Immunosuppression withdrawal possible for young liver transplant patients
MedWire News: Results from a small exploratory study suggest that complete withdrawal of immunosuppression is possible for pediatric recipients of parental living-donor liver transplants.
"Although life-saving, liver transplantation burdens children with lifelong immunosuppression and substantial potential for morbidity and mortality," say Sandy Feng (University of California, San Francisco, USA) and colleagues.
They add that while "withdrawal of immunosuppression therapy in liver allograft recipients can precipitate rejection, most episodes are reversible without long-term consequences, rendering this patient population appropriate for drug minimization, discontinuation, or both."
To test the feasibility of immunosuppression withdrawal in these patients, Feng and team recruited 20 (11 boys) stable pediatric recipients of parental living-donor liver transplants. The children were aged a median of 6.9 months at transplantation and 8.6 years at study enrollment.
Children who had transplants due to viral hepatitis or autoimmune disease were excluded from the study, as were those who had experienced chronic rejection or significant fibrosis.
The patients gradually reduced their immunosuppression therapy over a minimum period of 36 weeks and were followed-up for a median period of 32.9 months in total.
Overall, 12 of the 20 patients met the primary endpoint and had normal liver function after a median of 35.7 months without immunosuppression therapy. Biopsies taken at baseline and study completion showed no significant structural changes.
Of the other patients, one did not meet the primary endpoint due to violation of the exclusion criteria, two had acute rejection, and five indeterminate rejection. The seven patients with symptoms of rejection were given immunosuppression therapy and successfully regained baseline allograft function.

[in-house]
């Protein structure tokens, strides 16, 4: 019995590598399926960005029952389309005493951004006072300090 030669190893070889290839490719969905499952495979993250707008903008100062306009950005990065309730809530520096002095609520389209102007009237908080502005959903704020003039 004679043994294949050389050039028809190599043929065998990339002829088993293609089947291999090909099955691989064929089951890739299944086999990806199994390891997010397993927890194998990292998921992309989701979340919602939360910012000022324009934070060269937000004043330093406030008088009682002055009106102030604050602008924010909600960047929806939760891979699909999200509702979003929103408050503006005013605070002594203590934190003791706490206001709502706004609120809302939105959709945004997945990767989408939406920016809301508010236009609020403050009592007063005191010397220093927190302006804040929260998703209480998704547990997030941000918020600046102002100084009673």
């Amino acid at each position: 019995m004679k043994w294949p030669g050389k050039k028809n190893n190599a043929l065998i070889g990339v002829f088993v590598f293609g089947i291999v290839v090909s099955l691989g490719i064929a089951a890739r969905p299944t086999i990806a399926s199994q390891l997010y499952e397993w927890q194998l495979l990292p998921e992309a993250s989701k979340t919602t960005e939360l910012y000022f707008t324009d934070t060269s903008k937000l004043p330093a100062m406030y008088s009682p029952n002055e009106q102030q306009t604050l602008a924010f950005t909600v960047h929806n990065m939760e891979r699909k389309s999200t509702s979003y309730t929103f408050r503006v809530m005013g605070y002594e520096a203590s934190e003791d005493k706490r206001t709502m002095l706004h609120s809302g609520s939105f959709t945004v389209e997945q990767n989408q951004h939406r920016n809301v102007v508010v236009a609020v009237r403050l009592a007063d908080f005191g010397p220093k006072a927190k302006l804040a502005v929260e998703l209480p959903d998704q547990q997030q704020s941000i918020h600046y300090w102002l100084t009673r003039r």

Factors associated with successful withdrawal from immunosuppression included having a longer period between transplantation and withdrawal. Those who met the primary endpoint had 100.6 months on average prior to withdrawal, compared with 73.0 months for those who did not.
Reduced portal inflammation (42.9 vs 91.7%) and lower total C4d scores (6.1 vs 12.5) on screening liver biopsy also predicted an increased chance of successful withdrawal from immunosuppression.
"These outcomes demonstrate that immunosuppression withdrawal in this clinical trial setting appears to be feasible for both tolerant and nontolerant patients," write the authors in JAMA.
"Our surprising finding that an unexpectedly high proportion of a well-defined pediatric cohort are operationally tolerant with stable allograft function and histology sets the agenda for larger studies with longer follow-up to define the frequency, assess the durability, and derive a predictive profile of operational tolerance for pediatric liver transplant recipients."
By Helen Albert